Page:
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Re: Cross-compiling & distributing Tools


From: Michael Hopkins
Subject: Re: Cross-compiling & distributing Tools
Date: Sat, 10 Jun 2006 01:17:08 +0100
User-agent: Microsoft-Entourage/11.2.3.060209

On 6/6/06 17:04, in article
address@hidden, "Nicola Pero"
<address@hidden> wrote:


> Thanks ... I'll try to give summary answers to your questions
> 
I appreciate it.

> 
>> ***************************************************************************
>> 1) Cross-compiling without headaches - supposedly one of the main reasons
>> for gnustep-make.
>> ***************************************************************************
> 
> Cross-compiling was never really tested or used (in recent times), so I
> would expect not to work out of the box.  It might not be difficult to get
> it to work, but it requires someone to spend time working on it.
> 
What aspects of it do you think need addressing?  Is there some
documentation on the current approach and its' state of completion?

Taking, for example, one further platform - Mingw32 cross-compilation from
native linux amd64 to the Win32 platform.  I guess there are a number of
#ifdef's and type definition macros in Foundation as well as different
include files/libraries to link, but not knowing my way around the
GNUstep/gstep-make territory I wouldn't really know where to start.

For example, with my own makefile setup it's just a case of calling a
different compiler tool (which knows where all its' own standard libraries
are) and supplying paths and link options for the relevant platform-specific
libraries that I have built myself.

> What does work nicely though is writing code once, and compile it on
> different machines / architectures.
> 
> So an alternative you can have is ... develop on your Mac OS X machines
> (compiling using gnustep in apple-apple-apple mode, or gnu-gnu-nil I
> suppose).  Commit results to a CVS/SVN repository of your own.
> 
I do develop on OS X, but using X Code and their native Foundation to keep
things simple.  I am assuming (probably naively - 'hoping' is probably a
better word...) that the Foundation API is almost identical between OS X &
GNUstep.

> Have a separate Linux machine that gets the code from the same CVS/SVN
> repository.  To test the new code, get it from CVS/SVN, compile and
> install here, and test.
> 
Already do this though not formally from a CVS repository. I really should
get around to that sometime - I'm sure it's worth setting up properly as the
code base gets bigger.

> Have a separate Windows machine that gets the code from the same CVS/SVN
> repository.  Get the new code, compile and install here, and test.
> 
No Windows machines available with GNUstep/msys etc but not impossible to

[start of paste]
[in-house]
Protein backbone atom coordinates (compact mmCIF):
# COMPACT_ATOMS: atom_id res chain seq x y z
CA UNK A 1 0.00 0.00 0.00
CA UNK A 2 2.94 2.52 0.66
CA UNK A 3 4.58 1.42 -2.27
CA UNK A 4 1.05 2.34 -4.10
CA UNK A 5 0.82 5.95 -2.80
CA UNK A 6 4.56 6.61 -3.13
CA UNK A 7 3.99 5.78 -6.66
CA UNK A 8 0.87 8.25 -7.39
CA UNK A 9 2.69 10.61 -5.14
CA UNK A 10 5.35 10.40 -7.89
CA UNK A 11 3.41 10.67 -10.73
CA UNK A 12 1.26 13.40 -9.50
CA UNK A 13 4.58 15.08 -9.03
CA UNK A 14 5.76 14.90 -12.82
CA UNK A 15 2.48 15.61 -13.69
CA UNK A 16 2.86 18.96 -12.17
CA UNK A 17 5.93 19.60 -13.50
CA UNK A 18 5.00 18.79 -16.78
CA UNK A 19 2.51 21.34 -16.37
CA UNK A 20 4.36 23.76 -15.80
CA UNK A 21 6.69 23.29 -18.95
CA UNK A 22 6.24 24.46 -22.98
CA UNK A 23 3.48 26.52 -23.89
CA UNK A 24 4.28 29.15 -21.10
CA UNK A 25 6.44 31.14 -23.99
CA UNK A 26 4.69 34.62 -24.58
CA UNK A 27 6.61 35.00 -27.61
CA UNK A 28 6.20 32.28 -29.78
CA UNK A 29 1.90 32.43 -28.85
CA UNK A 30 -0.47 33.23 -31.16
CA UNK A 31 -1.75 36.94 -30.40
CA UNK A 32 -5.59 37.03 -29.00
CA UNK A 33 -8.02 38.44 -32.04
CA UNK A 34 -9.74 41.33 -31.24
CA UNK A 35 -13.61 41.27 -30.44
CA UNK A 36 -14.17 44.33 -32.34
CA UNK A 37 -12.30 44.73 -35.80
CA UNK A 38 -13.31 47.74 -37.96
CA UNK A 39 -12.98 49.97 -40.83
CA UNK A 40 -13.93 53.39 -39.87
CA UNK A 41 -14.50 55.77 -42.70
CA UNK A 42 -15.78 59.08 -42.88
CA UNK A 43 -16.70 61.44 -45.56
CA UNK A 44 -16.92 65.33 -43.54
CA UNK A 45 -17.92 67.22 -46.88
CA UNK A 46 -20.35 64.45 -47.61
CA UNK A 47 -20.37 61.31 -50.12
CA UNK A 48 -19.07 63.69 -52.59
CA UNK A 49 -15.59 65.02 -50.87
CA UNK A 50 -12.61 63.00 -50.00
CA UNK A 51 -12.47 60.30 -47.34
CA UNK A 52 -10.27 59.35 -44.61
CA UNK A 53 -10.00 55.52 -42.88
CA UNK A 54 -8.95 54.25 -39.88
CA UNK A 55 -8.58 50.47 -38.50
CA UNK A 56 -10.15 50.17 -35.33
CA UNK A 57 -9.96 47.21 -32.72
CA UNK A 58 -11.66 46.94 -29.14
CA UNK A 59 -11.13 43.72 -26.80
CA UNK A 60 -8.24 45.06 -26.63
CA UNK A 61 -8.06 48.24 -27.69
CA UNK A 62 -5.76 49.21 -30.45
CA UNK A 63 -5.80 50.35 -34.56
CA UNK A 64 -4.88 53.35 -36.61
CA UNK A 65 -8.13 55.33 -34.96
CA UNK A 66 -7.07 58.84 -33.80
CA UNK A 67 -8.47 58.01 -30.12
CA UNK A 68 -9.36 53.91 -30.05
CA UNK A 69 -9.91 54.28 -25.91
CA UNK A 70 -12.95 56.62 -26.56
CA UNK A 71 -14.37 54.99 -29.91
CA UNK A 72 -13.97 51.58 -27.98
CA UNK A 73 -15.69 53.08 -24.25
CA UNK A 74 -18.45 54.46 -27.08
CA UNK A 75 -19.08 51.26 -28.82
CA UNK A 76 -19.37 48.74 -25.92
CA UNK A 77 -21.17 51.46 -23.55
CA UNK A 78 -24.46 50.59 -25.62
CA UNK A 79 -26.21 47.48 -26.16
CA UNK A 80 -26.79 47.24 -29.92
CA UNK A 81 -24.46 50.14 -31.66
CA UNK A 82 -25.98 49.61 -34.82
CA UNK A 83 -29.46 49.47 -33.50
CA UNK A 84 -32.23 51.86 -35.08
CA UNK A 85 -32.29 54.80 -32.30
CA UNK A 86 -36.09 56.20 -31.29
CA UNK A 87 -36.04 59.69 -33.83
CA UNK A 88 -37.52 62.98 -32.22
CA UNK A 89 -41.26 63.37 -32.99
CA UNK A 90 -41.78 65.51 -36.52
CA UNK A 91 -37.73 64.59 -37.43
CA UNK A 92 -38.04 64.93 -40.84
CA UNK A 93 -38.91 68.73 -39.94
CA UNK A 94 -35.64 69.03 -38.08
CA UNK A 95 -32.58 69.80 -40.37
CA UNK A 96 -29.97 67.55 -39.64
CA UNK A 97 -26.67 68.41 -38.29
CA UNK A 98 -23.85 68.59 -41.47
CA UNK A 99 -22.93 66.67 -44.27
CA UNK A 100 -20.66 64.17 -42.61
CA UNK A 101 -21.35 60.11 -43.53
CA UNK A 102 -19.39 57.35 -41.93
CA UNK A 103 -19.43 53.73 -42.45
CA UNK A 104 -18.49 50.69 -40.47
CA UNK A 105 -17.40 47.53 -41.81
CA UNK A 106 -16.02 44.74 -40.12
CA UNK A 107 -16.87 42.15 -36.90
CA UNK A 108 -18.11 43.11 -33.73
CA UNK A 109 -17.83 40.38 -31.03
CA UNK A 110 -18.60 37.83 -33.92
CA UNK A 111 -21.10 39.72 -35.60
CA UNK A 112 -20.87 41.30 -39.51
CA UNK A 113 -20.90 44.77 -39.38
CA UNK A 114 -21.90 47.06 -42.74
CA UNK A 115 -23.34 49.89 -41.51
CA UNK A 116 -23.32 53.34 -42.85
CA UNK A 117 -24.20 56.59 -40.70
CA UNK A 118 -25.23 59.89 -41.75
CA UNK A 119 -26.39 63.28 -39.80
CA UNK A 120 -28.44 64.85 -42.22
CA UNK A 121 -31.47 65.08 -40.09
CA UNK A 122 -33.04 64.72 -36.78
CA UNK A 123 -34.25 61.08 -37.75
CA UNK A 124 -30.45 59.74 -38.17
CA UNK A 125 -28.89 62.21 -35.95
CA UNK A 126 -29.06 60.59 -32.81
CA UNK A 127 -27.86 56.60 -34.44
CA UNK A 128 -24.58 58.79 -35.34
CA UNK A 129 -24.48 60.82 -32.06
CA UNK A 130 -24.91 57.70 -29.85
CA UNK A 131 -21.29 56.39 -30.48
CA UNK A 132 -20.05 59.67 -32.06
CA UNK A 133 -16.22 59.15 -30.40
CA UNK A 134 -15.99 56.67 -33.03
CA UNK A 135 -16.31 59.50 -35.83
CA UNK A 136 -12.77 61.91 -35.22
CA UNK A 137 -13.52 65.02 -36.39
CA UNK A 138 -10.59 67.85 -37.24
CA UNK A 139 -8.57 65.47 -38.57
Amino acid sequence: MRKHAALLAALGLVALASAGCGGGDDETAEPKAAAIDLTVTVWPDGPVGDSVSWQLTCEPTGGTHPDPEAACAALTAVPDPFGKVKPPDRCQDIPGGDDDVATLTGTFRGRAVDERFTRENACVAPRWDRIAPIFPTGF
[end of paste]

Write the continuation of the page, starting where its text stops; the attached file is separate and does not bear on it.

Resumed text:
set it up.

> This requires you to have 3 machines (Mac OS X, Linux, and Windows), but I
> expect you want to test your software on all the three systems anyway ;-)
> 
I just like the idea of doing it all from my server and applying the
original cross-compilation idea because it is so elegant!  Avoiding Windows
altogether is also a nice idea.  The only reason I am targeting Win32 is for
my clients.

> 
>> Target=amd64 ->
>>  CC = /usr/bin/gcc
>>  CFLAGS = -march=athlon64 -mtune=athlon64 -m64 ...
>> 
>> Target=linux32 ->
>>  CC = /usr/bin/gcc
>>  CFLAGS = -march=pentium4 -mtune=pentium4 -m32 ...
>> 
>> Target=win32 ->
>>  CC = /usr/bin/i586-mingw32msvc-gcc
>>  CFLAGS = -march=pentium4 -mtune=pentium4  ...
> 
> If you need to set special CFLAGS for different cpus (for math
> optimizations), you may write your own makefile fragment and include it
> everywhere.
> 
> I'll use 'michael' as your project name to make an example
> 
> The makefile fragment could do something like
> 
> ifeq ($(MICHAEL_TARGET), amd64)
>   ADDITIONAL_CFLAGS += -march=athlon64 -mtune=athlon64 -m64
> else 
>   ifeq ($(MICHAEL_TARGET), linux32)
>     ADDITIONAL_CFLAGS += <linux 32 flags>
>   else
>     ifeq ($(MICHAEL_TARGET), win32)
>       ADDITIONAL_CFLAGS += <win32 flags>
>     endif
>   endif
> endif
> 
> put that into michael.make at the top-level of your directory, and include
> it in all makefiles as in
> 
> include $(GNUSTEP_MAKEFILES)/common.make
> 
> TOOL_NAME = ...
> bla bla bla
> 
> include ../../../../michael.make
> include $(GNUSTEP_MAKEFILES)/tool.make
>   
> Then you compile on different machines using
> 
> make MICHAEL_TARGET=amd64
> 
> if you omit MICHAEL_TARGET you get the unoptimized version.  If you
> include a valid MICHAEL_TARGET your flags get used.
> 
OK - that all seems very straightforward.  Could probably be automated with
the different target platform in cross-compilation mode too I suspect.
 
>  
>> Along with other supporting library & include makefiles this works well and
>> finds requirements/installs products correctly.
>> 
>> Now - how to do this with GNUstep make?
> 
> The library/compiler/headers/etc. should be dealt with by gnustep-make.
> 
> Cross-compilation won't work though so you have to use different machines
> as explained above.
>